Freedom to Speak Up guardians - purpose and key principles of the role


27 / 5 / 2016 11.13am

The National Guardian Office has published a document to explain where a local guardian sits in an organisation and the principles which underpin their role to help to improve the culture around raising concerns.

The document, entitled Freedom to speak Up Guardians - Purpose and key principles of the role includes principle examples. The examples of how a guardian should be are:

  • Independent in the advice they give to staff, and trust senior leaders with the ability to hold the trust to account.
  • Impartial and able to review fairly how cases have been handled.
  • Empowered to take a leading role and report on local progress.
  • Visible and approachable to all staff across professions and levels.
  • Influential with regular access to trust boards and senior leaders.
  • Knowledgeable about Freedom to Speak Up  and local processes for raising concerns.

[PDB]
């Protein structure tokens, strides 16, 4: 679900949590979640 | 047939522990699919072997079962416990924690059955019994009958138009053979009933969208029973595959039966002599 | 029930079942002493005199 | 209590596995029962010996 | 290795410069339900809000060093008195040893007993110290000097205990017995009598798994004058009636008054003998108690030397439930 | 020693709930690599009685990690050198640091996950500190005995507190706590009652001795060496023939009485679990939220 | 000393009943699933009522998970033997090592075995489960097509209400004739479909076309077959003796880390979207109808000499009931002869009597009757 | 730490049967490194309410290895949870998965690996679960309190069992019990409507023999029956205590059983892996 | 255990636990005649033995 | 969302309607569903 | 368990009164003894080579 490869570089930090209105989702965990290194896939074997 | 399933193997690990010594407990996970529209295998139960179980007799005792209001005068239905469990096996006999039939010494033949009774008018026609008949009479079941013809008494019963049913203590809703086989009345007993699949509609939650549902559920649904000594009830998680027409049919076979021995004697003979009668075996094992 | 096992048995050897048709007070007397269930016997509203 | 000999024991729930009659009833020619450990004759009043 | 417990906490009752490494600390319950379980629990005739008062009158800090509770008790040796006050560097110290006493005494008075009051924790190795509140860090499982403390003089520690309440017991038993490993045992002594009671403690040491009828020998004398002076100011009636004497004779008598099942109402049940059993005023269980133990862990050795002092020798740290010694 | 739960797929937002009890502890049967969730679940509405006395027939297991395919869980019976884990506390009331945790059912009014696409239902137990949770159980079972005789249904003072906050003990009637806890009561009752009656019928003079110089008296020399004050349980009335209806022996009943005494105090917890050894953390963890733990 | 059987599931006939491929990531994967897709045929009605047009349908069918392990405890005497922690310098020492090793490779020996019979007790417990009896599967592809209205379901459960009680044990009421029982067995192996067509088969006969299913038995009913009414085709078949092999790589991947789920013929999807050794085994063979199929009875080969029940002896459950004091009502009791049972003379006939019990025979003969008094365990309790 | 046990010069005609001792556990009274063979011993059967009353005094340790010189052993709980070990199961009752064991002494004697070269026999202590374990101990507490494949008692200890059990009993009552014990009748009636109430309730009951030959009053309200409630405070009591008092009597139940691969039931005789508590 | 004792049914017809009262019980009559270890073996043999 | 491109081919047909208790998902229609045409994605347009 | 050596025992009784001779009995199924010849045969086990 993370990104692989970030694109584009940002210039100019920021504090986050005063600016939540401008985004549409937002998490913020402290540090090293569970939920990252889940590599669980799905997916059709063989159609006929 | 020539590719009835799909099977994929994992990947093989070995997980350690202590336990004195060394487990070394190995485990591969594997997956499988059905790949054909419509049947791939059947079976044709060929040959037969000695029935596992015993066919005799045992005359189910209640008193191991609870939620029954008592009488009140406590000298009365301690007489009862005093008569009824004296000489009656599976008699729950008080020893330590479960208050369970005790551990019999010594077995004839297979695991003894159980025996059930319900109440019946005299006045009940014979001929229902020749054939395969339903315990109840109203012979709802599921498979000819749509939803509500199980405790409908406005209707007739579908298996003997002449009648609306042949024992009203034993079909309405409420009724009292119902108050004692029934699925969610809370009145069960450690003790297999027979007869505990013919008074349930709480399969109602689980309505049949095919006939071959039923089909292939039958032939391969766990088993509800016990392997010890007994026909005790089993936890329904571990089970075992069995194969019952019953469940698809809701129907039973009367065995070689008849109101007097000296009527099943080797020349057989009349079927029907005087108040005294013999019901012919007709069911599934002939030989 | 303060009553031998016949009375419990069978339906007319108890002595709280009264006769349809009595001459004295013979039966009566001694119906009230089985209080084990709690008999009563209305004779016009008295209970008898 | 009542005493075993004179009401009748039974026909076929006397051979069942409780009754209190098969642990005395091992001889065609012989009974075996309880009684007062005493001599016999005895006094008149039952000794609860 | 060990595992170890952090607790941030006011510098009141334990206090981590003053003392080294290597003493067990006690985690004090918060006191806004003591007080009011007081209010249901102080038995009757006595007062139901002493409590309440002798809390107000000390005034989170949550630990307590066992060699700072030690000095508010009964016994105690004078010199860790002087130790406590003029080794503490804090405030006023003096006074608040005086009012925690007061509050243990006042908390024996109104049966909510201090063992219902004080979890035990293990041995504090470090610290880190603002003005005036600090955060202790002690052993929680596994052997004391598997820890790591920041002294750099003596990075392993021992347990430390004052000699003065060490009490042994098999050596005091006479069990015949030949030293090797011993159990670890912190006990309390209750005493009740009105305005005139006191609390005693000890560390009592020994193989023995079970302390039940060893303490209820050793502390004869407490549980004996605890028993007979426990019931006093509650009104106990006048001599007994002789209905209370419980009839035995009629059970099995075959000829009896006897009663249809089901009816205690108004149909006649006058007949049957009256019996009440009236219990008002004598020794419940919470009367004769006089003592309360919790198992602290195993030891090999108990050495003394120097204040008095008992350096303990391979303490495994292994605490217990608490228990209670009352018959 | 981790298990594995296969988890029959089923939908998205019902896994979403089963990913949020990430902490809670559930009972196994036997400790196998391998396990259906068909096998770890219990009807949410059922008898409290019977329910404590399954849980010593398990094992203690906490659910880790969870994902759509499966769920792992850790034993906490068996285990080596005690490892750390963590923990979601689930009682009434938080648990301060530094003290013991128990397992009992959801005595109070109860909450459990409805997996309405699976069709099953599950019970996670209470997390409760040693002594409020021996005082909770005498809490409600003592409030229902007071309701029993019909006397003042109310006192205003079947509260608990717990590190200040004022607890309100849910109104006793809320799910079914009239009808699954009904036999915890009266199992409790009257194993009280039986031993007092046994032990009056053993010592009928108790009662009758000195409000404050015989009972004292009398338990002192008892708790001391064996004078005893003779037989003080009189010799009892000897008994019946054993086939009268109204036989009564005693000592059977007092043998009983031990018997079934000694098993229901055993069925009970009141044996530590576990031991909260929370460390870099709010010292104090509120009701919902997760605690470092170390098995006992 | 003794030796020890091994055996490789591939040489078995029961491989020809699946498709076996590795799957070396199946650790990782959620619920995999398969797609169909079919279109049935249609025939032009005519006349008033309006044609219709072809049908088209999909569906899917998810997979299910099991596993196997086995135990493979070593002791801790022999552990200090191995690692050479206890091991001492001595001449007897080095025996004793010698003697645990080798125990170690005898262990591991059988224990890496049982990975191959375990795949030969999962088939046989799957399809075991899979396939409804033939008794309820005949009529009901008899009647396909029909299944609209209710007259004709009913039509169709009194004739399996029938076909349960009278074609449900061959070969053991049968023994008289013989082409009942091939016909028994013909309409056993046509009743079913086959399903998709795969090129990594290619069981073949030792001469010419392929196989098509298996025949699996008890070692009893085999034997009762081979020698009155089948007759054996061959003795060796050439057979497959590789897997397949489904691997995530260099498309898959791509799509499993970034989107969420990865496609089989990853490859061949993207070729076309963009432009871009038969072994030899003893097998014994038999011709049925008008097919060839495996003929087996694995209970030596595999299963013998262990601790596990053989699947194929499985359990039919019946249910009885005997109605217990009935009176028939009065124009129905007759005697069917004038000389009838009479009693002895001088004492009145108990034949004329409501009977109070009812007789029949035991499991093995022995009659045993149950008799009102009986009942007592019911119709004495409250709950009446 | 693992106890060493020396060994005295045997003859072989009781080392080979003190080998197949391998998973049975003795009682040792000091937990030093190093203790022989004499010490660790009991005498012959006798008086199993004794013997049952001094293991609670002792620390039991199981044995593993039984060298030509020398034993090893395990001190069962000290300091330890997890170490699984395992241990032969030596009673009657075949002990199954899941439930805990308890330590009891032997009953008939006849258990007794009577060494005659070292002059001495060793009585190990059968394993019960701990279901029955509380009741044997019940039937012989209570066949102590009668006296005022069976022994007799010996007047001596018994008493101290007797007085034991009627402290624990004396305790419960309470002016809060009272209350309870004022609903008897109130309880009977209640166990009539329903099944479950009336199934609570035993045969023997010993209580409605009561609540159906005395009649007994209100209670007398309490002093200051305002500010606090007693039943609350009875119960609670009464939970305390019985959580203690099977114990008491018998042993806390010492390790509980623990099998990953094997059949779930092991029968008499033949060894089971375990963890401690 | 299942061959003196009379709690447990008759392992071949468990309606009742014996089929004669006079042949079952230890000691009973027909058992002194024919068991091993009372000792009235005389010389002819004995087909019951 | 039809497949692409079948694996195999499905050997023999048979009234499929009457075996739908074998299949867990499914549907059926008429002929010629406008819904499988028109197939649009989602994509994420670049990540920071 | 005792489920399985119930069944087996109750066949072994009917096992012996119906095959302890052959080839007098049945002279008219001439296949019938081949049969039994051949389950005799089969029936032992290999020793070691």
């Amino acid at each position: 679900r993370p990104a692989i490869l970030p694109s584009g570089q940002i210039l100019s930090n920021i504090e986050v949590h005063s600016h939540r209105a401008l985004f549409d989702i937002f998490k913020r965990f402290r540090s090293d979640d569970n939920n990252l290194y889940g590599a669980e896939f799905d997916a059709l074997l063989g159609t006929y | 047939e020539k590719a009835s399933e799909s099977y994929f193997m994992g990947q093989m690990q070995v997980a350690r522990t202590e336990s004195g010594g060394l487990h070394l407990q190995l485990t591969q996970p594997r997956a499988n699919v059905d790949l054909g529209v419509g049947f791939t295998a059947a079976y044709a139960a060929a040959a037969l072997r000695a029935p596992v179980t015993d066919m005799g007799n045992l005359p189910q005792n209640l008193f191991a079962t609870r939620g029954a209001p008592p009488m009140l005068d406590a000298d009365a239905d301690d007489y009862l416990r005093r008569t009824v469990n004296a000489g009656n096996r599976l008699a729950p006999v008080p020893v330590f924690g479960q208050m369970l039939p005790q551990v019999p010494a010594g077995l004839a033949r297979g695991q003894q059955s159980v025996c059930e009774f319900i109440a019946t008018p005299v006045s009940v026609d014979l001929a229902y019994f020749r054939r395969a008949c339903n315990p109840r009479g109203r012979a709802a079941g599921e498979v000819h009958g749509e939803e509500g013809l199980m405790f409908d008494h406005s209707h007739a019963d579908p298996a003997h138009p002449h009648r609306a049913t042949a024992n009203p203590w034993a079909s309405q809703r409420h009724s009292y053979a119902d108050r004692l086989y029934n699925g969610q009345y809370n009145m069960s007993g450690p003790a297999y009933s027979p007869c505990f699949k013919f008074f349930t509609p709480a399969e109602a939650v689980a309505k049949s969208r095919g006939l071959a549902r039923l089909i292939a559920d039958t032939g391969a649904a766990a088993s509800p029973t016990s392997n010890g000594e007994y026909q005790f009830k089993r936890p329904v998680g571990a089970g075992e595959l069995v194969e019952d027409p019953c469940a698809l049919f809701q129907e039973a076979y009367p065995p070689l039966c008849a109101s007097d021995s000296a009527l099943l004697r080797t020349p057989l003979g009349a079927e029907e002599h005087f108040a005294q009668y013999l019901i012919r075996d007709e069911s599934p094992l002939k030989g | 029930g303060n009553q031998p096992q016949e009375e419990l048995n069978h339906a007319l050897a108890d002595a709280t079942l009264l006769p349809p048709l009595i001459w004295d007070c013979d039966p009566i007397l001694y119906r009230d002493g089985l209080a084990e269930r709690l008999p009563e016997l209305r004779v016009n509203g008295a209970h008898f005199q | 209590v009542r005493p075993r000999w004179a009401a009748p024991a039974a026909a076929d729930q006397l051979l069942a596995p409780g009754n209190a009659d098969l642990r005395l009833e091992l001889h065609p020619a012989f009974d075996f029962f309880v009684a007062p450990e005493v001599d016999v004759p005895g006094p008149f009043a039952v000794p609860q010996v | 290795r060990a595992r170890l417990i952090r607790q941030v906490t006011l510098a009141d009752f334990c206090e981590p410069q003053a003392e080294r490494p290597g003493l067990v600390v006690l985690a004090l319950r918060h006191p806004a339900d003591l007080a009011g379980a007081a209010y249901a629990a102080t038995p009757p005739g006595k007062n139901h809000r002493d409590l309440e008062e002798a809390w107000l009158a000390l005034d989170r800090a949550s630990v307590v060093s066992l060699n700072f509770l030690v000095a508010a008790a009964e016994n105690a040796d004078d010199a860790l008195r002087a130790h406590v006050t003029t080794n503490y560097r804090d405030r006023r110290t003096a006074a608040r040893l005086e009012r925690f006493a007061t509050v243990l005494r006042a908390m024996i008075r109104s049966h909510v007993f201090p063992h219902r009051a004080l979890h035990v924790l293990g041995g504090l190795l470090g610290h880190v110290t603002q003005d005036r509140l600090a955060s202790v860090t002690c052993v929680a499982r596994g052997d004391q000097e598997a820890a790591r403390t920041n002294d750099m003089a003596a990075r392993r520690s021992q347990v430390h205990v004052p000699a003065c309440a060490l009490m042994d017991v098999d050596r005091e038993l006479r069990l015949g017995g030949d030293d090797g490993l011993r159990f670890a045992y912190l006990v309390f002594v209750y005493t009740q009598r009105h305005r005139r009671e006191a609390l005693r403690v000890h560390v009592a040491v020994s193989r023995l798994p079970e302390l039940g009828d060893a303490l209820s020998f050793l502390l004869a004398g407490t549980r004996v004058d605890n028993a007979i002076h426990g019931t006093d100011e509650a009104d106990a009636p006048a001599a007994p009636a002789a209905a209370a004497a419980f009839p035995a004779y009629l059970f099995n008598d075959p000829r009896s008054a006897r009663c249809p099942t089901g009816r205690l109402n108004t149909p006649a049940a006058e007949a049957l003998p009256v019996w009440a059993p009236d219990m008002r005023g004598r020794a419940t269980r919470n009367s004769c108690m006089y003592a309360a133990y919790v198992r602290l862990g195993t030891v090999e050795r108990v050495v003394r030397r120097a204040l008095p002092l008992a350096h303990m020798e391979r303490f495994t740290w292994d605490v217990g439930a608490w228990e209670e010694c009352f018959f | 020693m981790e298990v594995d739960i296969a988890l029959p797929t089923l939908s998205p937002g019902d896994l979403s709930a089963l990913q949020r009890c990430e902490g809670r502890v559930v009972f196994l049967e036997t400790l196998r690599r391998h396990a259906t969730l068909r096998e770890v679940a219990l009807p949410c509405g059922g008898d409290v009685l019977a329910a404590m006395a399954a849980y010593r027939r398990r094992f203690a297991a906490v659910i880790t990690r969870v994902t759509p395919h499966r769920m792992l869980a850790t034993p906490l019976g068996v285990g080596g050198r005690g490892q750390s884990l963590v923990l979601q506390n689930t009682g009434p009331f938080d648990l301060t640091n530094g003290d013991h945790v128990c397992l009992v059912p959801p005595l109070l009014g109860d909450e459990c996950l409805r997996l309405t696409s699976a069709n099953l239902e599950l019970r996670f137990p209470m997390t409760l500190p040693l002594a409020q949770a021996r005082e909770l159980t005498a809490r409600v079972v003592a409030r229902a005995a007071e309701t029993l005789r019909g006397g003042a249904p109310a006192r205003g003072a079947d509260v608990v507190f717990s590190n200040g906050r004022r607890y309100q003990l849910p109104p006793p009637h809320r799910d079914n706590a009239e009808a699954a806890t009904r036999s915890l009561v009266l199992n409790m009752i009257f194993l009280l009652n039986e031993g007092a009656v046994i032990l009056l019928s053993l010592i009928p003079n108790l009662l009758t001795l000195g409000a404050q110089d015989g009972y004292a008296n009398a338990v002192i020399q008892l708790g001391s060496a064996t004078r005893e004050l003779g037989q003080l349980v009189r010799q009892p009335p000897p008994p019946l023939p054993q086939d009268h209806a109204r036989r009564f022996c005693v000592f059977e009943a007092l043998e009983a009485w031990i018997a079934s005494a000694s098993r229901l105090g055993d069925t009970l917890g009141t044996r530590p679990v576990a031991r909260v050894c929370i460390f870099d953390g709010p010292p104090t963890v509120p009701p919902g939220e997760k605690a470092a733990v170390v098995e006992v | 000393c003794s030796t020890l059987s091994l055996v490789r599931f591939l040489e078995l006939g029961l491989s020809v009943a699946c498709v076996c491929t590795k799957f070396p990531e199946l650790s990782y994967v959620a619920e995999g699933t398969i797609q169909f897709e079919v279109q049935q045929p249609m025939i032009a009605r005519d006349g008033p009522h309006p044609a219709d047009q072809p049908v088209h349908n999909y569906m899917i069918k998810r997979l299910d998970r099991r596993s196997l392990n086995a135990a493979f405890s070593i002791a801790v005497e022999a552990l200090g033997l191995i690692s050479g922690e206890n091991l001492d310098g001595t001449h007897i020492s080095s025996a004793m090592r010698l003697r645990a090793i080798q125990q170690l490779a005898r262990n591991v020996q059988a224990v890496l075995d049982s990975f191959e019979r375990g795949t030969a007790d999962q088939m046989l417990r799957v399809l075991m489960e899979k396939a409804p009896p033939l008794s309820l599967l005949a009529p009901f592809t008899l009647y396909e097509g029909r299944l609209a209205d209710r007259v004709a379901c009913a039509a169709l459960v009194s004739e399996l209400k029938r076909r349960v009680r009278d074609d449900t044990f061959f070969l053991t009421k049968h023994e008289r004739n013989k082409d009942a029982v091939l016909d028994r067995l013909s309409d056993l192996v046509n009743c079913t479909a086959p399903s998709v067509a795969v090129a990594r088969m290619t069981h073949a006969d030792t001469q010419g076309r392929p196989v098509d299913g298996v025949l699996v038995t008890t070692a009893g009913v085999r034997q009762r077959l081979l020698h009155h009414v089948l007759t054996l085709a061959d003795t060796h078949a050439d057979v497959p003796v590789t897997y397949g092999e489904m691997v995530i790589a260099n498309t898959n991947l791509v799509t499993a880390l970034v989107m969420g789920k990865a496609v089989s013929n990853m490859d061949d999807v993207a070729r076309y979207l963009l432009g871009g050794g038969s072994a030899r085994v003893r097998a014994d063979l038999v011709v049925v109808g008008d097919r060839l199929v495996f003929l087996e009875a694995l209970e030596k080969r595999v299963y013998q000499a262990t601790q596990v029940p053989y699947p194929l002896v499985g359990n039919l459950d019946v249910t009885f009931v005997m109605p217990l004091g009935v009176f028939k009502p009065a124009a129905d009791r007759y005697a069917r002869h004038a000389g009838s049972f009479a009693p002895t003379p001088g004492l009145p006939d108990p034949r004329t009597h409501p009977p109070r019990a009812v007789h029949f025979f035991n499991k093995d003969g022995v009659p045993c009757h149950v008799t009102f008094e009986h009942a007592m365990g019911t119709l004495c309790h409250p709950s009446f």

• Inclusive and willing to support people who may otherwise struggle to have their concerns heard.
  • Credible with experience that instills confidence in staff.
  • Empathetic with good mediation and facilitation skills.
  • Trusted to deal with issues sensitively and confidentially. 
  • Resilient and able to set boundaries and escalate where appropriate.
  • Forward thinking with the ability to improve the handling of concerns and suggest ways to do things differently. 
  • Supported with adequate time allocated to deal with concerns effectively and access to training as and when required.
  • Effective by monitoring the resolution of concerns and ensuring action, learning, follow-up and feedback.
Further information on local guardians can be found in our Freedom to Speak Up Guardian hub section.

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